Baby's First Haircut
We cut my baby’s hair last week for the first time.
When he was born his hair was thick and dark. Then it fell out. What little hair he kept turned into wisps so light they were basically invisible. Two years later they’re the color of wheat, and they are ready to be harvested. My husband, the family beautician, turns on a tv show so our baby will sit still and gets out the scissors. When the job is done hair lies around the chair like wheat fresh from the scythe. I reap a lock of it for his baby book, and a memory I have stored falls forward as I do.
It’s the fall of 2016, my newly barbered baby is at this point only four months old and still has a full head of black hair. We’re in my grandma’s craft room in Michigan, on a trip to introduce him to his great-grandparents.
The craft room is where my grandma stores all her family history. She’s volunteered at the local genealogy center for as long as I can remember; family history is one of her passions. Not surprising for a woman who’s so devoted to her living family. The family history gene is so strong she passed it to me. I cannot get enough of family stories and facts and theories (theories: Native American ancestors, Prussian royalty, our last name is probably Irish, etc). We go through boxes of old family photos and documents, most of which are new to me. I’ve heard lots of stories, but rarely have we gone to the trouble to get out the artifacts. She tells me more stories and points out family members with vaguely familiar names in grainy black and white pictures. There are wedding certificates and newspaper articles and my Grandma Ruth’s life history as told autobiographically in cursive writing on notebooks from the supermarket.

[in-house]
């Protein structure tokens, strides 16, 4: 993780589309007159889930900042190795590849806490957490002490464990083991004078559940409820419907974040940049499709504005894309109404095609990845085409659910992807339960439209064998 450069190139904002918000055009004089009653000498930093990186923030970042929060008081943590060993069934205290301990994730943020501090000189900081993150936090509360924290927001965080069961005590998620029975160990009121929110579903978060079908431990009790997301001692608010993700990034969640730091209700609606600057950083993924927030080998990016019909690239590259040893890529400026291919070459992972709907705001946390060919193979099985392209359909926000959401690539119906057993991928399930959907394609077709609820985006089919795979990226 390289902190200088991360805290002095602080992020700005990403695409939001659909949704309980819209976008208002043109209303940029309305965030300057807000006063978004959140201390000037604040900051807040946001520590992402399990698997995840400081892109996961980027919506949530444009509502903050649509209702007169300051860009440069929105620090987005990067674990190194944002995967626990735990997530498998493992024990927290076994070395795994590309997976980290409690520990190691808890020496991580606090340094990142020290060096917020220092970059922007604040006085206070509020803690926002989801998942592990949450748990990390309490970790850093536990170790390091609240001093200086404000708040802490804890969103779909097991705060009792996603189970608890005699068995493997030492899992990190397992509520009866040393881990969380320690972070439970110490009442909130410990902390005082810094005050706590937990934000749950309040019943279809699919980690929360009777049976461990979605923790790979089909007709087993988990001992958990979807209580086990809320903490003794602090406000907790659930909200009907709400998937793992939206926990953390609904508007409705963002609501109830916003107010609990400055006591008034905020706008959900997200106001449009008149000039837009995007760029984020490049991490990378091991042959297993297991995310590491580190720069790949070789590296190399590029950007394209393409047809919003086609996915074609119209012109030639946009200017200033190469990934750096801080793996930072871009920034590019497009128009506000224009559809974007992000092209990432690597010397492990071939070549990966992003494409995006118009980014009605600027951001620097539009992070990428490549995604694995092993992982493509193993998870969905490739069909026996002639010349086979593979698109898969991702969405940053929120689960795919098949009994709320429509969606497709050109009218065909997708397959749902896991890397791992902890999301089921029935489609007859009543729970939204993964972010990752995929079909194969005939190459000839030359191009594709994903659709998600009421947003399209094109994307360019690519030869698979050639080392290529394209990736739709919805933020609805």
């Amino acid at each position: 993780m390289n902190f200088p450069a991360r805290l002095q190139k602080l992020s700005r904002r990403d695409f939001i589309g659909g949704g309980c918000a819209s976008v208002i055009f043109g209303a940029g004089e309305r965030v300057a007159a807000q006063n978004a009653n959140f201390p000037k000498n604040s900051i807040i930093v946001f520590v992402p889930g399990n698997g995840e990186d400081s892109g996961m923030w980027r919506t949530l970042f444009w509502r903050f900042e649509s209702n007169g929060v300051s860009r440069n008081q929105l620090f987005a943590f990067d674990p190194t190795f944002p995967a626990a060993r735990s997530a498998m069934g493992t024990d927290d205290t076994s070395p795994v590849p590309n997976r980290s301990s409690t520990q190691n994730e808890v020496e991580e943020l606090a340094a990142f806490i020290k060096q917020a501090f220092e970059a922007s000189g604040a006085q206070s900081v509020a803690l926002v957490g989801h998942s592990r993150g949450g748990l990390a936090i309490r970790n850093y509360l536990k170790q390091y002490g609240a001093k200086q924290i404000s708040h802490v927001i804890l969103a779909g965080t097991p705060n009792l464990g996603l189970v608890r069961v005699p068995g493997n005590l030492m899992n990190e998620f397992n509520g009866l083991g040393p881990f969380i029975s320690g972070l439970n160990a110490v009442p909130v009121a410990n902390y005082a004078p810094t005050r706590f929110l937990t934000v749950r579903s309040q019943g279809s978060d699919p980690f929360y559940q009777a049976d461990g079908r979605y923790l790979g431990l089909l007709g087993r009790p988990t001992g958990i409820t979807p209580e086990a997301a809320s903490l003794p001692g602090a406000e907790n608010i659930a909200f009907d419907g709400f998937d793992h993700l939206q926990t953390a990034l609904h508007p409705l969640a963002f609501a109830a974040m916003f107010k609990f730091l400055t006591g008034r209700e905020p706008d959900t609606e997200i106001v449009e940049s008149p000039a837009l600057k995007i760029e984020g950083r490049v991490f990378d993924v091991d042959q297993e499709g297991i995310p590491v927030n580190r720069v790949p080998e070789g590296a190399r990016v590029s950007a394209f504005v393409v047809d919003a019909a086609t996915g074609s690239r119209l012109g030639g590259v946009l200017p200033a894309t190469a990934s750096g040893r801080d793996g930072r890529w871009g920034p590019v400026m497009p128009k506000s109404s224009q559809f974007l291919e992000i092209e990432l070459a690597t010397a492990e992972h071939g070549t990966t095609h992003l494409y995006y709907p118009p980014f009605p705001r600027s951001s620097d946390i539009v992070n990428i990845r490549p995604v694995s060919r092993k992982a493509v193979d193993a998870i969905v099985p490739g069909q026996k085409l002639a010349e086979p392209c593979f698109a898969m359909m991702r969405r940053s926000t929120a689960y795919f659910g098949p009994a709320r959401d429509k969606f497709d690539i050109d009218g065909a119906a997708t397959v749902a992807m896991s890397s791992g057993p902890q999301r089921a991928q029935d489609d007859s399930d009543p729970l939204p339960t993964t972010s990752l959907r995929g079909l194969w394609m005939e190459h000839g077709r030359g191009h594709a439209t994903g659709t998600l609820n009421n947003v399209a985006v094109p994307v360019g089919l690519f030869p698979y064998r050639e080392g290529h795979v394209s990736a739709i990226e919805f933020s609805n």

And then we find my grandpa’s baby book.
It is the cream of the family history crop.
We pore over the yellowed pages. We find out when he had his first tooth, his first orange juice (four months!), his first steps. Slightly colored baby pictures of him, chubby and angelic. Black and white pictures of him at the lake as a toddler. Notes and dates all in my great-grandma’s writing, the first time I have ever seen it.
Then we find the page. It is labeled, “Baby’s First Haircut.” Attached is a thin brown paper envelope. Inside, unbelievably, are light wispy locks. My grandpa’s baby hair, preserved for over 70 years.
My grandpa passed away in August of 2007. He was in his early 60’s. Over nine years earlier.
Yet here is a wisp of him, preserved. A literal part of my grandpa in my hands. Touchable.
The moment stands still and clear. My eyelashes pick up a tear. I am silent and marveling as I hold a wisp of him. As I hold a wisp of the love my great-grandmother felt for her tiny son, carefully preserved. Lasting longer in this world than either mother or son.
As I carefully bobby-pin my own baby son’s hair, I wonder. Who will find my baby’s wheat colored locks? A great-granddaughter of mine? All of my yet-to-be grandchildren and great-grandchildren? I hope. I put the hair in a Ziploc bag and write the name and date on it. My eyelashes pick up a tear. I imagine my great-grandmother carefully collecting and labeling my grandpa’s baby hair. Placing it lovingly into his baby book. I pick my son up and snuggle him. I think about how my great-grandma must have snuggled my grandpa, the love palpable between her arms. The wispy locks snuggled in the pages of the baby book.
Both of their bodies are gone, but there’s three new generations that can still touch that love.
And now my baby’s generations can someday touch mine.
You sow what you reap.